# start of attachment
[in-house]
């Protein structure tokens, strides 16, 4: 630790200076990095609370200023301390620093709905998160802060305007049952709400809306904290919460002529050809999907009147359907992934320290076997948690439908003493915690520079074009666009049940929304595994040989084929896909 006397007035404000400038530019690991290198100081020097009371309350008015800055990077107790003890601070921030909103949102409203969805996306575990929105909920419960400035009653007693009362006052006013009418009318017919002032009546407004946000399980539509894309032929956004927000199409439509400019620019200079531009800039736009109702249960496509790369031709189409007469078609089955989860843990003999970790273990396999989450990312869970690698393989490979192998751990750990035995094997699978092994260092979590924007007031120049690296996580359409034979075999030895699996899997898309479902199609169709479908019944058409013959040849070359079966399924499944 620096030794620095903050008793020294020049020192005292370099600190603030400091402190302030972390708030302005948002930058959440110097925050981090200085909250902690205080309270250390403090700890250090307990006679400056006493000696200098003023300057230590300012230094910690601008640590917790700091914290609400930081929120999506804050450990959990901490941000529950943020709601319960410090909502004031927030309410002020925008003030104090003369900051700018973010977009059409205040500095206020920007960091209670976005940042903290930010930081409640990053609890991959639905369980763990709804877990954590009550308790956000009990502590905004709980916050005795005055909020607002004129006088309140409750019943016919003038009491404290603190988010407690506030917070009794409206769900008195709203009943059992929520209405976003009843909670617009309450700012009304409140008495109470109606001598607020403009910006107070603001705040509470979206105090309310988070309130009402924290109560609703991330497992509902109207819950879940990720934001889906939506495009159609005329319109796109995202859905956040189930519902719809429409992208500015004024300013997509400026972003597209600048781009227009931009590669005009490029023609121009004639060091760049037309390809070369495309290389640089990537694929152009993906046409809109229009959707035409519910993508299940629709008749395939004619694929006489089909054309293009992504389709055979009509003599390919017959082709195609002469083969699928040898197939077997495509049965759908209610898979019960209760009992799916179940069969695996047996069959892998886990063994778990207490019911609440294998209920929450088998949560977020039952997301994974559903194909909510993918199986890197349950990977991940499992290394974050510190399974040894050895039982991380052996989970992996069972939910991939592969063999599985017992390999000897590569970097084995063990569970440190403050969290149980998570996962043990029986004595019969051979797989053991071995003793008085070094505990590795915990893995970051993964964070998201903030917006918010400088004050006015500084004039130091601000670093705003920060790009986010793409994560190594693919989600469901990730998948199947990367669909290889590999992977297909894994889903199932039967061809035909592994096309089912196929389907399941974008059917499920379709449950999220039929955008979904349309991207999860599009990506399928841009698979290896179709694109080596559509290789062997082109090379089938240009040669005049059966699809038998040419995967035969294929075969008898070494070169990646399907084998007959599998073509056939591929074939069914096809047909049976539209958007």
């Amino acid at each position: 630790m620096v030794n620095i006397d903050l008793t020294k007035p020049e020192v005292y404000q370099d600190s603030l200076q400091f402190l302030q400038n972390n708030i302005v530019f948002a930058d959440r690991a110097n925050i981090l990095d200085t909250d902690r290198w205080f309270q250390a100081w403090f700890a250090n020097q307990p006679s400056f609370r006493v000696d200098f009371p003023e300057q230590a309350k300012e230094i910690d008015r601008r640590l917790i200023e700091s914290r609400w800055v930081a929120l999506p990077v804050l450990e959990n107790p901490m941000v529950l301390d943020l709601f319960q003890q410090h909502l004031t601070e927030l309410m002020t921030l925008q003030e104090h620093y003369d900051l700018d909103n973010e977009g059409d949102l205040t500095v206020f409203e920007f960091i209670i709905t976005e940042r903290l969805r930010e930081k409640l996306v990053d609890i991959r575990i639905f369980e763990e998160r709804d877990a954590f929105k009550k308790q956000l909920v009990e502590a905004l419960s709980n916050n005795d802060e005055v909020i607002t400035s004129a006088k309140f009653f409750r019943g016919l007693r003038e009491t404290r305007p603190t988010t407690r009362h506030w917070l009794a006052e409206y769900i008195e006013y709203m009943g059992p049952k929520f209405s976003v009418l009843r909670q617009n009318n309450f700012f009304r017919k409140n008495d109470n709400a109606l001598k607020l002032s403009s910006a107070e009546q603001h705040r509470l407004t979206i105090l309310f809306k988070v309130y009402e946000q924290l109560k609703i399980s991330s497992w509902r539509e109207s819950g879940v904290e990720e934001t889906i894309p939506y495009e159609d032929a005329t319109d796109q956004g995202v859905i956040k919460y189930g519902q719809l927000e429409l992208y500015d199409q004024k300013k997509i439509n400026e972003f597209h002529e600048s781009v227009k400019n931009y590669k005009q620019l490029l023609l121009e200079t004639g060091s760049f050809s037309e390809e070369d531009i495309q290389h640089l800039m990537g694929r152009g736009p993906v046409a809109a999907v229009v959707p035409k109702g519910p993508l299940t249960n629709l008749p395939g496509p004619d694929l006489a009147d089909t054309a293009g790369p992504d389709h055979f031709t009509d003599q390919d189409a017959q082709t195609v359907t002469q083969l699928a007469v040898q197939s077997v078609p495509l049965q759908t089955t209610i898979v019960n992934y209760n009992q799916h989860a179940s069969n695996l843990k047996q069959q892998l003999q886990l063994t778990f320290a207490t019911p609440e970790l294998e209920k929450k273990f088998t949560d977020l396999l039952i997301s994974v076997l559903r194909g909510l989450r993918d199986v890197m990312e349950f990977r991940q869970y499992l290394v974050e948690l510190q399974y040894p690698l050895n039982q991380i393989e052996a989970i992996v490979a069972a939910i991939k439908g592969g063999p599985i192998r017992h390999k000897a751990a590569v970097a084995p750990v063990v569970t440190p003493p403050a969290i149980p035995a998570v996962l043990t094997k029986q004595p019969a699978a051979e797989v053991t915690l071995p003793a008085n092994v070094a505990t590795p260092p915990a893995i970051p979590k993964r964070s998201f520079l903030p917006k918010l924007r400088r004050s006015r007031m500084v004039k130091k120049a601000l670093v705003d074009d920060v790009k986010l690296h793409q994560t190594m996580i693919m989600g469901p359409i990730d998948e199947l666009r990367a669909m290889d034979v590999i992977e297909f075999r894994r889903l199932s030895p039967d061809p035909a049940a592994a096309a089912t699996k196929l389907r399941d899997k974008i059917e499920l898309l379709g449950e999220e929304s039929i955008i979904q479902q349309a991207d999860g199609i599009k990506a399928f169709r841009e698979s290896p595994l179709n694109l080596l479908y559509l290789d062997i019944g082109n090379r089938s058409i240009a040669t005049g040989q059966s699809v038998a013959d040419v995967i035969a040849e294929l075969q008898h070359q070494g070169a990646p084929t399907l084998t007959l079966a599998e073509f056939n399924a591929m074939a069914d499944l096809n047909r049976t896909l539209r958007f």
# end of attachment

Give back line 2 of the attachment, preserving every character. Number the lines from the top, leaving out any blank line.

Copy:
């Protein structure tokens, strides 16, 4: 630790200076990095609370200023301390620093709905998160802060305007049952709400809306904290919460002529050809999907009147359907992934320290076997948690439908003493915690520079074009666009049940929304595994040989084929896909 006397007035404000400038530019690991290198100081020097009371309350008015800055990077107790003890601070921030909103949102409203969805996306575990929105909920419960400035009653007693009362006052006013009418009318017919002032009546407004946000399980539509894309032929956004927000199409439509400019620019200079531009800039736009109702249960496509790369031709189409007469078609089955989860843990003999970790273990396999989450990312869970690698393989490979192998751990750990035995094997699978092994260092979590924007007031120049690296996580359409034979075999030895699996899997898309479902199609169709479908019944058409013959040849070359079966399924499944 620096030794620095903050008793020294020049020192005292370099600190603030400091402190302030972390708030302005948002930058959440110097925050981090200085909250902690205080309270250390403090700890250090307990006679400056006493000696200098003023300057230590300012230094910690601008640590917790700091914290609400930081929120999506804050450990959990901490941000529950943020709601319960410090909502004031927030309410002020925008003030104090003369900051700018973010977009059409205040500095206020920007960091209670976005940042903290930010930081409640990053609890991959639905369980763990709804877990954590009550308790956000009990502590905004709980916050005795005055909020607002004129006088309140409750019943016919003038009491404290603190988010407690506030917070009794409206769900008195709203009943059992929520209405976003009843909670617009309450700012009304409140008495109470109606001598607020403009910006107070603001705040509470979206105090309310988070309130009402924290109560609703991330497992509902109207819950879940990720934001889906939506495009159609005329319109796109995202859905956040189930519902719809429409992208500015004024300013997509400026972003597209600048781009227009931009590669005009490029023609121009004639060091760049037309390809070369495309290389640089990537694929152009993906046409809109229009959707035409519910993508299940629709008749395939004619694929006489089909054309293009992504389709055979009509003599390919017959082709195609002469083969699928040898197939077997495509049965759908209610898979019960209760009992799916179940069969695996047996069959892998886990063994778990207490019911609440294998209920929450088998949560977020039952997301994974559903194909909510993918199986890197349950990977991940499992290394974050510190399974040894050895039982991380052996989970992996069972939910991939592969063999599985017992390999000897590569970097084995063990569970440190403050969290149980998570996962043990029986004595019969051979797989053991071995003793008085070094505990590795915990893995970051993964964070998201903030917006918010400088004050006015500084004039130091601000670093705003920060790009986010793409994560190594693919989600469901990730998948199947990367669909290889590999992977297909894994889903199932039967061809035909592994096309089912196929389907399941974008059917499920379709449950999220039929955008979904349309991207999860599009990506399928841009698979290896179709694109080596559509290789062997082109090379089938240009040669005049059966699809038998040419995967035969294929075969008898070494070169990646399907084998007959599998073509056939591929074939069914096809047909049976539209958007």